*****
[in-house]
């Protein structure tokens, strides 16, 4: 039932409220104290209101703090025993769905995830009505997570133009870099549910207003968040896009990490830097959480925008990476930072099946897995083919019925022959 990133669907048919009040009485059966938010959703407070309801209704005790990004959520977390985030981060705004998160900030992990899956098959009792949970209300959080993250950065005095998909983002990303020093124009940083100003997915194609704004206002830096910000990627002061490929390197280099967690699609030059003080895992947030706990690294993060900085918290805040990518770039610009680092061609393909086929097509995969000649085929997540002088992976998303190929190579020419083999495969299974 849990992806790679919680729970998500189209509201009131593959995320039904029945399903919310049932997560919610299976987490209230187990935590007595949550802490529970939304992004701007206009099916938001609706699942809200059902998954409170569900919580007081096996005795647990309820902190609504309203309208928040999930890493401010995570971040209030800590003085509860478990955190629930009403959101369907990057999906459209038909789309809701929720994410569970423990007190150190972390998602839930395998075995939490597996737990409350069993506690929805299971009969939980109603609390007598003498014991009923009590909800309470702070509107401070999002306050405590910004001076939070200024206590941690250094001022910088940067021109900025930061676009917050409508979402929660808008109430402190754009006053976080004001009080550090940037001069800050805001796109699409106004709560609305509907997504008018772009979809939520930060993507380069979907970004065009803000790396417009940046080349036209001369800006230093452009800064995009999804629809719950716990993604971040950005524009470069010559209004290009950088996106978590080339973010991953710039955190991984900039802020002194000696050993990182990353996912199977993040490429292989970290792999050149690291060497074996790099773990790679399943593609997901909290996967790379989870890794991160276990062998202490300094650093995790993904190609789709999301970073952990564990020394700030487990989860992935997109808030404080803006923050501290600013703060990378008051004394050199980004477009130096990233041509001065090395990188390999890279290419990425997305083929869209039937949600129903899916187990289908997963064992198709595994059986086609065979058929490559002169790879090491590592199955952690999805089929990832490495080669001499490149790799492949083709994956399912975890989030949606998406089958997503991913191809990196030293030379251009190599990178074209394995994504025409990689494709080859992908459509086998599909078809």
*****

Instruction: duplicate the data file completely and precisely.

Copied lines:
[in-house]
């Protein structure tokens, strides 16, 4: 039932409220104290209101703090025993769905995830009505997570133009870099549910207003968040896009990490830097959480925008990476930072099946897995083919019925022959 990133669907048919009040009485059966938010959703407070309801209704005790990004959520977390985030981060705004998160900030992990899956098959009792949970209300959080993250950065005095998909983002990303020093124009940083100003997915194609704004206002830096910000990627002061490929390197280099967690699609030059003080895992947030706990690294993060900085918290805040990518770039610009680092061609393909086929097509995969000649085929997540002088992976998303190929190579020419083999495969299974 849990992806790679919680729970998500189209509201009131593959995320039904029945399903919310049932997560919610299976987490209230187990935590007595949550802490529970939304992004701007206009099916938001609706699942809200059902998954409170569900919580007081096996005795647990309820902190609504309203309208928040999930890493401010995570971040209030800590003085509860478990955190629930009403959101369907990057999906459209038909789309809701929720994410569970423990007190150190972390998602839930395998075995939490597996737990409350069993506690929805299971009969939980109603609390007598003498014991009923009590909800309470702070509107401070999002306050405590910004001076939070200024206590941690250094001022910088940067021109900025930061676009917050409508979402929660808008109430402190754009006053976080004001009080550090940037001069800050805001796109699409106004709560609305509907997504008018772009979809939520930060993507380069979907970004065009803000790396417009940046080349036209001369800006230093452009800064995009999804629809719950716990993604971040950005524009470069010559209004290009950088996106978590080339973010991953710039955190991984900039802020002194000696050993990182990353996912199977993040490429292989970290792999050149690291060497074996790099773990790679399943593609997901909290996967790379989870890794991160276990062998202490300094650093995790993904190609789709999301970073952990564990020394700030487990989860992935997109808030404080803006923050501290600013703060990378008051004394050199980004477009130096990233041509001065090395990188390999890279290419990425997305083929869209039937949600129903899916187990289908997963064992198709595994059986086609065979058929490559002169790879090491590592199955952690999805089929990832490495080669001499490149790799492949083709994956399912975890989030949606998406089958997503991913191809990196030293030379251009190599990178074209394995994504025409990689494709080859992908459509086998599909078809």